Wrecks on the River Weaver

The first seriously hard frosts of the winter hit the River Weaver in Cheshire over the Christmas period, shrivelling back the last of the old year’s greenery to reveal more of the bare bones of the navigation again.

Sutton Level Locks

As the leaves drop and the rushes die back the historic boat enthusiast has the chance to see the dignified remnants of many old working boat wrecks emerge into view once more at Sutton Level Locks, half a mile upriver from Frodsham swing bridge. These paired locks had double sets of gates to control the tidal flow up from the Mersey is well as the downhill water from the navigation level above it. After the building of the Manchester Ship Canal across the entrance to the Weaver, the lower water level became much more controlled and Sutton Locks became virtually redundant. They stood open both ways for most of the time, an awkward anachronistic constriction to traffic. In the 1950s a new deep cutting by-passed them altogether and the locks and their approach waterways became a boat graveyard, the last resting place for dozens of redundant carrying craft as canal and river traffic dwindled. Today the steadily diminishing remains have a romantic beauty as well as a poignant sadness for what we’ve lost.


Dredgings have now been dumped over many of the up- river wrecks and it is possible to walk out from the towpath to the island on the offside of the locks, created when the by-pass navigation was cut. Well, perhaps walk is something of an exaggeration. One takes a bearing on the sun, and sets out in the general direction of the river, forcing a passage step by soggy step through the forest of eight foot high rushes that have colonised the mud. Bits of boat suddenly appear underfoot, a timberhead, some oak planking. A massive rudderpost confronts us, the helm of the Gowanburn still majestically upright in the reeds though her deck has collapsed down to ground level. (Rudderpost right.) Some scraping away of dead vegetation reveals her name still clear cut into the top plank of the hull. Into the open and on to the island, and the view back over the enclosed lagoon full of wrecks is still impressive, even as they rot progressively out of sight as the years pass. There are Mersey flats and Weaver barges, an old bottom-opening dredging hopper and lots of narrow boats, many of them the water-cress beds of the Mersey-Weaver company, all old and leaky when they were taken over by British Waterways in the 1950s. And of course, the smaller lock still contains the recognisable remains of the Daresbury, the very last transom-sterned River Weaver sailing flat, with a hull that dates back to 1772. Yes, 1772! If there is ever a place that ought to be designated as a waterways heritage site, this is surely it.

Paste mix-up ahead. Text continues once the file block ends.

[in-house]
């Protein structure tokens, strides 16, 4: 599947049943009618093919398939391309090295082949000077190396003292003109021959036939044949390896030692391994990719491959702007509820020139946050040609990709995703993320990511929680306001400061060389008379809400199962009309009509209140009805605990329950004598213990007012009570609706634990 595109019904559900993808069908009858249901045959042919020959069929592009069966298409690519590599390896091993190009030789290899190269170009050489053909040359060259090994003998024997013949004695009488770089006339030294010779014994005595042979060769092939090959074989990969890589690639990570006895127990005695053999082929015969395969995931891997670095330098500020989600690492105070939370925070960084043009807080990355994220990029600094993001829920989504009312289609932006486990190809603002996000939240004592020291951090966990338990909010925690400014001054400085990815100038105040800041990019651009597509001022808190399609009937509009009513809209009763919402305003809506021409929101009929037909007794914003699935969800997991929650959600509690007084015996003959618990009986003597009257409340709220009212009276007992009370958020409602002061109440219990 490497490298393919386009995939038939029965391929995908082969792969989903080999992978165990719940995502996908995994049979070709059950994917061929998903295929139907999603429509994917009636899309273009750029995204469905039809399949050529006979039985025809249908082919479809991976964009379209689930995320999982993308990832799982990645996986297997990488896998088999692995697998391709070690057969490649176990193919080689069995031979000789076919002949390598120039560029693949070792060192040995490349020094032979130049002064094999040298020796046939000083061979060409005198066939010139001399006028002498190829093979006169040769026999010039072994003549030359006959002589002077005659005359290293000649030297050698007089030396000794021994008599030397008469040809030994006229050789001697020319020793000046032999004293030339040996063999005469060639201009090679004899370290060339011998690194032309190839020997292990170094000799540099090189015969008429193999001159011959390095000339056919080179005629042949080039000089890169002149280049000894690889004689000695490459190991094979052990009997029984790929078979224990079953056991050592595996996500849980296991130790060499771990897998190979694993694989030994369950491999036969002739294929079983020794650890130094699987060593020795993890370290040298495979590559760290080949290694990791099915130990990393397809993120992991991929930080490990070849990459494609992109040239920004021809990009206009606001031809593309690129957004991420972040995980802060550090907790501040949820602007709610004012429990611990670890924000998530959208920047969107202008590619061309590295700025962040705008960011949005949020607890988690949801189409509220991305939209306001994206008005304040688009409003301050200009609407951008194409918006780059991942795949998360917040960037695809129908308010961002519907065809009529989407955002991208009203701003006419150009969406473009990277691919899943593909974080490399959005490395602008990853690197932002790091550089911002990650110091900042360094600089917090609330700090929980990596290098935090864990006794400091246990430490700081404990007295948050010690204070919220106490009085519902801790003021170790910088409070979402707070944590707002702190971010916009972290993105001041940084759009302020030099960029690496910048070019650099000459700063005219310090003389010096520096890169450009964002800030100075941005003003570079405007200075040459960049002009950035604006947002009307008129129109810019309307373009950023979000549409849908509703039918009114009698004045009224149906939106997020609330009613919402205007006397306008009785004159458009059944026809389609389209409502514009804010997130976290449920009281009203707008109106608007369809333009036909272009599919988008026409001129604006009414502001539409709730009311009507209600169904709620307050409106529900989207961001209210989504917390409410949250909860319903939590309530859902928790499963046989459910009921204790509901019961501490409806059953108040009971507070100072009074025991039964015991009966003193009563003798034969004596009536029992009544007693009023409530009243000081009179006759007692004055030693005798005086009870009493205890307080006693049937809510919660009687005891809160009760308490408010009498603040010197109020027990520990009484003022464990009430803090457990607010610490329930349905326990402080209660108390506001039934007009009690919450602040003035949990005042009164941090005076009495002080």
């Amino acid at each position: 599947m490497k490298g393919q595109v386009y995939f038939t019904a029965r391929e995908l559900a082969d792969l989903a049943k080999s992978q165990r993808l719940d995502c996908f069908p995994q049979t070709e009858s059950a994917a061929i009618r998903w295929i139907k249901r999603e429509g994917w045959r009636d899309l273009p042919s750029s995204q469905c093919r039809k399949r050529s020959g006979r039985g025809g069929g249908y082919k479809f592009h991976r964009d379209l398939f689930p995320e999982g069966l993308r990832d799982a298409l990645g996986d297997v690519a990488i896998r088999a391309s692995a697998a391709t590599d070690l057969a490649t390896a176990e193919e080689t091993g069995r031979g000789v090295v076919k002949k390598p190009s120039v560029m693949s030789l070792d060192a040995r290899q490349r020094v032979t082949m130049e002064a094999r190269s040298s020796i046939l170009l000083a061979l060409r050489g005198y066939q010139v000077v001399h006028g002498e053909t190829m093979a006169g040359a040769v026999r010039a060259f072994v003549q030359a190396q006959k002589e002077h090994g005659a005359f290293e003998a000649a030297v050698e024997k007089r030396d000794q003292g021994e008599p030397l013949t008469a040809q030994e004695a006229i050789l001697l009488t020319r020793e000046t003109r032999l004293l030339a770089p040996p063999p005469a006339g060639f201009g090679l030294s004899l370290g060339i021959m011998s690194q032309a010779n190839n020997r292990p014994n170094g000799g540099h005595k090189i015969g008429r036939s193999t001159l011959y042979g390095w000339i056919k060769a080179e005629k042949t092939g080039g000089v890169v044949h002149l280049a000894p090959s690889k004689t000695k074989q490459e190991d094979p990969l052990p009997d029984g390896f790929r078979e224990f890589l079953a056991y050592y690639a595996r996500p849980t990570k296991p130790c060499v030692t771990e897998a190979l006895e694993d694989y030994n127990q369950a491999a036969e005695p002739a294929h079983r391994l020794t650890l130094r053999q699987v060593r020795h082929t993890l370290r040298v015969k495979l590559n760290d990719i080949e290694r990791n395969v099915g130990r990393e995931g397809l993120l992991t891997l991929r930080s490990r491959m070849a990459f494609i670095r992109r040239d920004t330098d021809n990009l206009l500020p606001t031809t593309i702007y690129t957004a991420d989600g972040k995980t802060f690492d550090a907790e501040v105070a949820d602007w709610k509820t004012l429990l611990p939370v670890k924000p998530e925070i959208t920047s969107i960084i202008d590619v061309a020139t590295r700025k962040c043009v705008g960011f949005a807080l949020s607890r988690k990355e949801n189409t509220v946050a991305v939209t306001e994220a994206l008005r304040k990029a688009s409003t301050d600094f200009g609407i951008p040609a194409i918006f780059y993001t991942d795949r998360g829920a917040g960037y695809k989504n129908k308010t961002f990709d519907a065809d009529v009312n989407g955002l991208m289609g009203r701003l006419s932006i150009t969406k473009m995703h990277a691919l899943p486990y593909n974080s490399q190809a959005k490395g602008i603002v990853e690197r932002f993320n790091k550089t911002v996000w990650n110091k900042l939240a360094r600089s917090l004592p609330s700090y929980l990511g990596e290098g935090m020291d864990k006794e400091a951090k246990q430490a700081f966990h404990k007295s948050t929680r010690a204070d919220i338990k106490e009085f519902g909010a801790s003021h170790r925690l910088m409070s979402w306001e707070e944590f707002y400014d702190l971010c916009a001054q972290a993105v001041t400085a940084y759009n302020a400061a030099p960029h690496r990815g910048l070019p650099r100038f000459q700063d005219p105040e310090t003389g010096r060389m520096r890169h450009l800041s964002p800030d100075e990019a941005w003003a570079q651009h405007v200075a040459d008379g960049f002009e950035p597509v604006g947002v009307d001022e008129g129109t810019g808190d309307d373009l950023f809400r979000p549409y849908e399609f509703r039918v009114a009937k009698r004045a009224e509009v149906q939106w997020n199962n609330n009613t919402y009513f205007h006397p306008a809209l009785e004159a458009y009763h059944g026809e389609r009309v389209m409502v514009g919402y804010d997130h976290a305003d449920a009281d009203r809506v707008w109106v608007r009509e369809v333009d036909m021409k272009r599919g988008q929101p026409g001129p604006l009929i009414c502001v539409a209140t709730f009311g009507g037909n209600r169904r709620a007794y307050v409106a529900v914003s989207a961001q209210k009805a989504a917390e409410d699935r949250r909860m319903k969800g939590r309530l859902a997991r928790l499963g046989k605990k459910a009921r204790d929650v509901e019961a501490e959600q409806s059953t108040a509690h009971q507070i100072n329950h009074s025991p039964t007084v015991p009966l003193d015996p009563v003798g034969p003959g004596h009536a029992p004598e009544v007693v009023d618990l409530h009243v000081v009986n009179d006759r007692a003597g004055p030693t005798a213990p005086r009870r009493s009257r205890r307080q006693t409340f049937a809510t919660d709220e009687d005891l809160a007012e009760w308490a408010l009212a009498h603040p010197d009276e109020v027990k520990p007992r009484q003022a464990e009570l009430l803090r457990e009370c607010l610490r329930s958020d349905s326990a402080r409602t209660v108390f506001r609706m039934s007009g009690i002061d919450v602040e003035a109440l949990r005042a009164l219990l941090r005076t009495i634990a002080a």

As the modern intrepid explorer pushes through tough thorn bushes, constantly tripped by tangles of brambles and briars it is quite difficult to believe that this was a busy navigation so recently. It feels more like an Amazon expedition, rediscovering the massive remains of some ancient lost civilisation in the jungle rather than an English country walk in winter sunshine. However, there is still unsullied evidence here, still un-whitewashed by the heritage industry but do make the most of it. Romantic decay is transient, and if nature doesn�t take it away slowly some thrusting entrepreneur will suddenly turn it into a marina. Be warned!

2 photos bottom right taken in 1978. All images Tony Lewery.

Mersey Flat
Mersey Flat


All materials and images © Canal Junction Ltd. Dalton House, 35 Chester St, Wrexham LL13 8AH. No unauthorised reproduction.

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